Government reveals it is 'unconvinced' by case for reintroducing safe standing in English football grounds

The Department of Culture, Media and Sport dealt a blow to campaigners by revealing they're not sold on the idea of a return

Ed Malyon,Rob Harris
Thursday 09 February 2017 15:42
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The Manchester United Supporters’ Trust are advocates of safe standing
The Manchester United Supporters’ Trust are advocates of safe standing

Fans and clubs lobbying for a return of 'safe standing' areas to Premier League grounds have been dealt a blow by the government after the Department for Media, Culture and Sports announced they remain "unconvinced by the case" for its reinstatement.

The law was changed in 1989, banning standing areas after the Hillsborough disaster where 96 Liverpool fans were crushed to death in an overcrowded section of the stadium in Sheffield at a FA Cup semifinal.

But so-called "safe-standing" has been introduced in Scotland where seats can be flipped up and locked in place, providing space to stand behind a waist-high rail and fan groups at Arsenal, Crystal Palace and a raft of other clubs have thrown their weight behind proposals for trials in the Premier League.

However, the government's latest declarations represent a significant setback for the campaign.

"Since a rail seating section was installed at Celtic Park, there has been growing speculation that such accommodation could be introduced into Premier League and Championship football grounds," the Department for Media, Culture and Sports announced.

Celtic's new 2,600 capacity safe-standing area

"The government remains unconvinced by the case put forward for re-introducing standing accommodation at football grounds covered by the all-seater requirement, but will continue to monitor how it is working at Celtic."

The Premier League administration had only recently asked its member clubs to look into the feasibility and safety of adopting the rail seats amid a groundswell of support, stating:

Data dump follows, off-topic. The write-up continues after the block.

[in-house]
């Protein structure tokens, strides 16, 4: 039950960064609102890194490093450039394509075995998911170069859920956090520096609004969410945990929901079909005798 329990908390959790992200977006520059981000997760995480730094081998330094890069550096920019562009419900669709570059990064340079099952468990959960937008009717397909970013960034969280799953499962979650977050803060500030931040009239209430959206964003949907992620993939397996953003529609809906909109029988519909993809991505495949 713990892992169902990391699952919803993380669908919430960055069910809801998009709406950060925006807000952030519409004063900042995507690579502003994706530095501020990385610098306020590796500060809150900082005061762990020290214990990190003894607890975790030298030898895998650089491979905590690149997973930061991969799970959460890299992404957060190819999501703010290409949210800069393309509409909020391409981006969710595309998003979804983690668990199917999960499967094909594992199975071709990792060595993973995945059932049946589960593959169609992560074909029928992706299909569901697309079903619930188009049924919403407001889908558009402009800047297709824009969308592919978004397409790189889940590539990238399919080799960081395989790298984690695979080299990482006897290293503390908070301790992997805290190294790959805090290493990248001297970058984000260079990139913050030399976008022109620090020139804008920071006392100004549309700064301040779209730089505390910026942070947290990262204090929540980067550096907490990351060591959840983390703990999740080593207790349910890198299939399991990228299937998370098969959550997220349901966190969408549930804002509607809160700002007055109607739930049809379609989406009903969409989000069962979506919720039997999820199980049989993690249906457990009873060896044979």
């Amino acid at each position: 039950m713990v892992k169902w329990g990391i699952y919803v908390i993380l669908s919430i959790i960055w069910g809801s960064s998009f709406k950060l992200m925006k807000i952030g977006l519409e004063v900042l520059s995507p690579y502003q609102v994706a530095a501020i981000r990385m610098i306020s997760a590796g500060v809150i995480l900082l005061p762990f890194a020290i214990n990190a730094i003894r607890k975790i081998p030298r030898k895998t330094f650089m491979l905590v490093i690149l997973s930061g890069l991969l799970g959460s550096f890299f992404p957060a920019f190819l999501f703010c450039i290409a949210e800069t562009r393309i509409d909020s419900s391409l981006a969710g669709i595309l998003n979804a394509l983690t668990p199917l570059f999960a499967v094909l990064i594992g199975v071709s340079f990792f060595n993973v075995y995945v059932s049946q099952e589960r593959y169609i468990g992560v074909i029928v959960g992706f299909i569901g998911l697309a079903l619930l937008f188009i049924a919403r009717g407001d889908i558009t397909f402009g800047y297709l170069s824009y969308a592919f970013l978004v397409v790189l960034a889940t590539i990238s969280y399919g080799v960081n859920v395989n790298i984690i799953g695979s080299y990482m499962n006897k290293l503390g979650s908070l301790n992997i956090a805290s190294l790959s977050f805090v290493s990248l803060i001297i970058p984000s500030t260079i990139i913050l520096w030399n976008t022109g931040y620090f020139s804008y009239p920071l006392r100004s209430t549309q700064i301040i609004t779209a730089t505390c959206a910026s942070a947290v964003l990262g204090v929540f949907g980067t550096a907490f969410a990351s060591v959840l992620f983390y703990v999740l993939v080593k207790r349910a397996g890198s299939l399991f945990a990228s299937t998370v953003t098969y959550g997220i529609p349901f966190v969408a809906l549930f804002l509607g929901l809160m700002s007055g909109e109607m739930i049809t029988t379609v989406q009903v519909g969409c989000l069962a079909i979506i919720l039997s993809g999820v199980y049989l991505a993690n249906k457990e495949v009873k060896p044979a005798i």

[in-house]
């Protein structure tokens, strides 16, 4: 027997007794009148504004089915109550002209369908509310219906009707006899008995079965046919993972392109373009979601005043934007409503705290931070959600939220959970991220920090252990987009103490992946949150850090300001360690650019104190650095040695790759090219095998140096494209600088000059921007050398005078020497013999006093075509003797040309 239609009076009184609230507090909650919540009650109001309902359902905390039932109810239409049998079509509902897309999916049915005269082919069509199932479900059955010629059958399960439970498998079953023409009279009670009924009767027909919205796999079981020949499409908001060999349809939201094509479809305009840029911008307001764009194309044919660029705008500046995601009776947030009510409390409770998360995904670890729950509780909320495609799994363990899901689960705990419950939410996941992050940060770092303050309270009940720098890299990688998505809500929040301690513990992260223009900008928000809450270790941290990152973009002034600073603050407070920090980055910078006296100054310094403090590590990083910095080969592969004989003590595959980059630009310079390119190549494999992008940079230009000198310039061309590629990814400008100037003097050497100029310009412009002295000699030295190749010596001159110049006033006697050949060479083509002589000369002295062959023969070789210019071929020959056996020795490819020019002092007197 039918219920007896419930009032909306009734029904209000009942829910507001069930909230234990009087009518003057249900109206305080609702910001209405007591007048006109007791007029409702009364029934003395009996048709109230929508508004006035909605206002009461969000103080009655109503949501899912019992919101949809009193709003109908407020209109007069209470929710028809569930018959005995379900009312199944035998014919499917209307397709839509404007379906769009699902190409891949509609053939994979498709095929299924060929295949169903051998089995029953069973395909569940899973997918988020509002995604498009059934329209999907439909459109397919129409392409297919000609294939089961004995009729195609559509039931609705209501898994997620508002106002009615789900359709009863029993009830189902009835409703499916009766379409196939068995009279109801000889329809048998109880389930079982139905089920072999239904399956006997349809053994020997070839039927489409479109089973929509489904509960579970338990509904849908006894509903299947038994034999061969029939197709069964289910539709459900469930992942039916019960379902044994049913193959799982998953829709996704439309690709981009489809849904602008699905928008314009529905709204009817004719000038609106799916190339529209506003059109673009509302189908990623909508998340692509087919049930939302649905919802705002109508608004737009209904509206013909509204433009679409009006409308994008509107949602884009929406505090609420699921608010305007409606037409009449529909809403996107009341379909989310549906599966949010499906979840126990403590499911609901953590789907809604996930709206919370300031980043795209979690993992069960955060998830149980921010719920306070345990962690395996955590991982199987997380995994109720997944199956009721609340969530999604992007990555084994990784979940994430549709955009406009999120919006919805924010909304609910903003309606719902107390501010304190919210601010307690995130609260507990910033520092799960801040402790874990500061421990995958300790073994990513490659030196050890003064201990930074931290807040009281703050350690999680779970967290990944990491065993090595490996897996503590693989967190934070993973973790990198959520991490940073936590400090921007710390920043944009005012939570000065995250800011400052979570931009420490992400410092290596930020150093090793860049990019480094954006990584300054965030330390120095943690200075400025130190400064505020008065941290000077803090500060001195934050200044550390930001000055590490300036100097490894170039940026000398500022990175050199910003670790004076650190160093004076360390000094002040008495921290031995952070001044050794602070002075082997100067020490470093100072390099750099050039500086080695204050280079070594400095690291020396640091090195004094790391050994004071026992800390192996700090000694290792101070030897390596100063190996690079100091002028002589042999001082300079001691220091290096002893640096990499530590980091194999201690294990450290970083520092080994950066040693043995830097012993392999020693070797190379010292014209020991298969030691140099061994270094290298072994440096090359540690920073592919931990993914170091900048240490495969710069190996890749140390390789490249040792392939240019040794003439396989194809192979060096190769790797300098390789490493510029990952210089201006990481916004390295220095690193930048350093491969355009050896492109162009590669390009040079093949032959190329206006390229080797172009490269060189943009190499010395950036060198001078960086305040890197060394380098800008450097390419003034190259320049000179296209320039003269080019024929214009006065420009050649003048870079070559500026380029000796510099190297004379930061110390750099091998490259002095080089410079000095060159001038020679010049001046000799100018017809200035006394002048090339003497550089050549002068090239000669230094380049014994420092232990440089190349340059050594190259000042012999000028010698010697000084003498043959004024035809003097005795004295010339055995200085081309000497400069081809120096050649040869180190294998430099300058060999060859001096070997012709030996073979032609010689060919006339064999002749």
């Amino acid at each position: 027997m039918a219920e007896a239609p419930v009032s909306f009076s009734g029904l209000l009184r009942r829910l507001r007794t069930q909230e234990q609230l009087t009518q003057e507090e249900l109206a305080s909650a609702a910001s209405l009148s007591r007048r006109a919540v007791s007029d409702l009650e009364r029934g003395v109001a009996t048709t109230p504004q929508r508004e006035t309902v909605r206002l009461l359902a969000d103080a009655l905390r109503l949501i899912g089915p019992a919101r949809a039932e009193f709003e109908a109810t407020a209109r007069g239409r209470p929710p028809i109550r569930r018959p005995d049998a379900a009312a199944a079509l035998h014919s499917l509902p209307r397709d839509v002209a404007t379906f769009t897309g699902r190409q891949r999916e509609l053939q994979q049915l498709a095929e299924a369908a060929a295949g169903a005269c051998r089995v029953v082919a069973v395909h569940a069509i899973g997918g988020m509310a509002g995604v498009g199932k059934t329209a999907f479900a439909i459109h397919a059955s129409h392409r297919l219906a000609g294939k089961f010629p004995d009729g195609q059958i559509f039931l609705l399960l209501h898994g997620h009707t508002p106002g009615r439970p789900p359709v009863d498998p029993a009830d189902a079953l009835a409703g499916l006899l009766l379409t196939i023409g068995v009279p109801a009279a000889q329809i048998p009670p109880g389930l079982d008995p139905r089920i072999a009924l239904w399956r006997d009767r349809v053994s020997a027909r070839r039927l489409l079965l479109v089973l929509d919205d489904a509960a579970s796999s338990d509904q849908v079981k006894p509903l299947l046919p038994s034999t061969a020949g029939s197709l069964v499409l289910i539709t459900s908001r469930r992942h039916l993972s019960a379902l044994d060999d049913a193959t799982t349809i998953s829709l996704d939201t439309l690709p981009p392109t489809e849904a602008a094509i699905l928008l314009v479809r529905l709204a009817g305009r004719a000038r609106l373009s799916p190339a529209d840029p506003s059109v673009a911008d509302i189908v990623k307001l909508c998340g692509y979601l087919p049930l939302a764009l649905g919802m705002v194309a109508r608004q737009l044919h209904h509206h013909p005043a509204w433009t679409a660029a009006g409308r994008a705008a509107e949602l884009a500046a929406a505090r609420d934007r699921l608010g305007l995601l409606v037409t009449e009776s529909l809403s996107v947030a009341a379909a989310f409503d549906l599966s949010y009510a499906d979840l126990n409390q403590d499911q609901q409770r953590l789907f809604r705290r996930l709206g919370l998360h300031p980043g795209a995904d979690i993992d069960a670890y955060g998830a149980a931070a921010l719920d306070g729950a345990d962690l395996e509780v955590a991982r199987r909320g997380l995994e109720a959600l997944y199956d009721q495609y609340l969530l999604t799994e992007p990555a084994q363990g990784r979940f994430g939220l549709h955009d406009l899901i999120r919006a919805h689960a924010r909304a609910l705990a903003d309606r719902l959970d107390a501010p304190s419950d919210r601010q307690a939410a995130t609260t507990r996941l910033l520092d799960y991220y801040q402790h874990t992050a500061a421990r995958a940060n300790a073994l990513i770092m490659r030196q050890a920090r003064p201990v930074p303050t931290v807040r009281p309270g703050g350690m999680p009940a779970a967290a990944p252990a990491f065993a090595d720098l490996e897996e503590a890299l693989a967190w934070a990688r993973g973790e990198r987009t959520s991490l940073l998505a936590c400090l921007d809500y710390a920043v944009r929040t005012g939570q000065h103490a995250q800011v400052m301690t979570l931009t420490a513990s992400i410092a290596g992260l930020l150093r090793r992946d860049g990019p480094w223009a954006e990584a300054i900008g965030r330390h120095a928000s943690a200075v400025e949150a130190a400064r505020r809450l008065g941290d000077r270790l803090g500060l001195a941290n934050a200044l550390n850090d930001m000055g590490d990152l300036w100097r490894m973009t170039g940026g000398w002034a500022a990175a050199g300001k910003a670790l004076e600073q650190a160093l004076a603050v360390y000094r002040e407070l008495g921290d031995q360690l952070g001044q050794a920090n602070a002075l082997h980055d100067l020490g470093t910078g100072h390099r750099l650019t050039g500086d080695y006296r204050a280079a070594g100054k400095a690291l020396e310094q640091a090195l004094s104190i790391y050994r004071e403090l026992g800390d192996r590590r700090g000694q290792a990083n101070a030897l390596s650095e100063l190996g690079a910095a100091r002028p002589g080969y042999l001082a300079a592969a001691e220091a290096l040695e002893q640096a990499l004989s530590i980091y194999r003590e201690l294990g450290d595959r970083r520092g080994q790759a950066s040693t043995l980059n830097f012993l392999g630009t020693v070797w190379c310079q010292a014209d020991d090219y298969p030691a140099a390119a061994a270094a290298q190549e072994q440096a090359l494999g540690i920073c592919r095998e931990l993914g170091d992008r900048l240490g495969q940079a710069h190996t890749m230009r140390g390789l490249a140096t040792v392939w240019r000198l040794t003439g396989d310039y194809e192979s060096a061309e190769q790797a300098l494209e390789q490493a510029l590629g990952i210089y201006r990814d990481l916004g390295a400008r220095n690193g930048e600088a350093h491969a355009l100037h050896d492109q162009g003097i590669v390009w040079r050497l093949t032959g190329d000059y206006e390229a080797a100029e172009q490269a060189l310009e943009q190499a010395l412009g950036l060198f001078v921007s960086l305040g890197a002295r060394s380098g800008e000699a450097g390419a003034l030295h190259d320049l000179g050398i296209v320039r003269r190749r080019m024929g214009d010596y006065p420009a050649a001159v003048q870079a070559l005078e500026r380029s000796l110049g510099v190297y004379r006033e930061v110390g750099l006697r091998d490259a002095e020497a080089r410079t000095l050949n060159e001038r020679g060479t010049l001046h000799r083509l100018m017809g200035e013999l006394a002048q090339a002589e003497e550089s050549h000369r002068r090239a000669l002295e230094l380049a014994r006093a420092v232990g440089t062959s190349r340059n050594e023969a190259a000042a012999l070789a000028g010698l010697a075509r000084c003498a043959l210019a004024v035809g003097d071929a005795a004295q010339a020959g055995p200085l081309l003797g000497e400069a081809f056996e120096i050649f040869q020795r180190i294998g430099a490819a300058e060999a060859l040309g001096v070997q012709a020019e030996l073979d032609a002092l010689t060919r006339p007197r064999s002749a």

"This is a complex and emotive topic with a number of issues, varying from club to club, which need to be considered carefully before clubs can decide if they wish to pursue any changes, including legislative, that are required to allow them the option of safe standing areas in their grounds," the league said in a statement.

"The clubs have tasked the Premier League with scoping out the safety, supporter, technical and legislative? issues surrounding safe standing before any further discussions, based on the facts, can take place."

Although 27 years have passed since Hillsborough, the ongoing legal battles by the families of the dead fans over the cause of Britain's worst sports disaster has slowed the campaign for standing areas. A jury ruled this year that the victims were unlawfully killed and police and emergency services were to blame.

Liverpool chief executive Ian Ayre declined to comment as he left the London meeting where standing was discussed. West Ham co-owner David Gold acknowledged it was a "difficult subject" and said there was "so much to be done."

German sideHannover96's stadium. Rows of rail seats adapt to allow safe-standing areas when required

English Football Association chairman Greg Clarke believes the atmosphere at games would be enhanced if fans could stand.

"The chances of falling over are much less if there is a rail in front of you," Clarke said. "With the issues of Hillsborough they will want to ensure that it's going to be safe and well-policed.

"If football works together on this then we could get a result and the fans would love it."

Uefa insists on all-seat stadiums for European games, so any change to the law in England would only allow fans to stand during domestic fixtures.

In Germany, there are standing sections, notably at Borussia Dortmund behind a goal where some of the loudest fans are.

In France, the national supporters' group is lobbying for the return of standing tribunes, arguing that they would improve safety and create a more festive atmosphere. But there is little appetite to relax stadium regulations which were toughened after the Furiani disaster in Corsica in 1992 when one of the terraces collapsed, killing 18 people.

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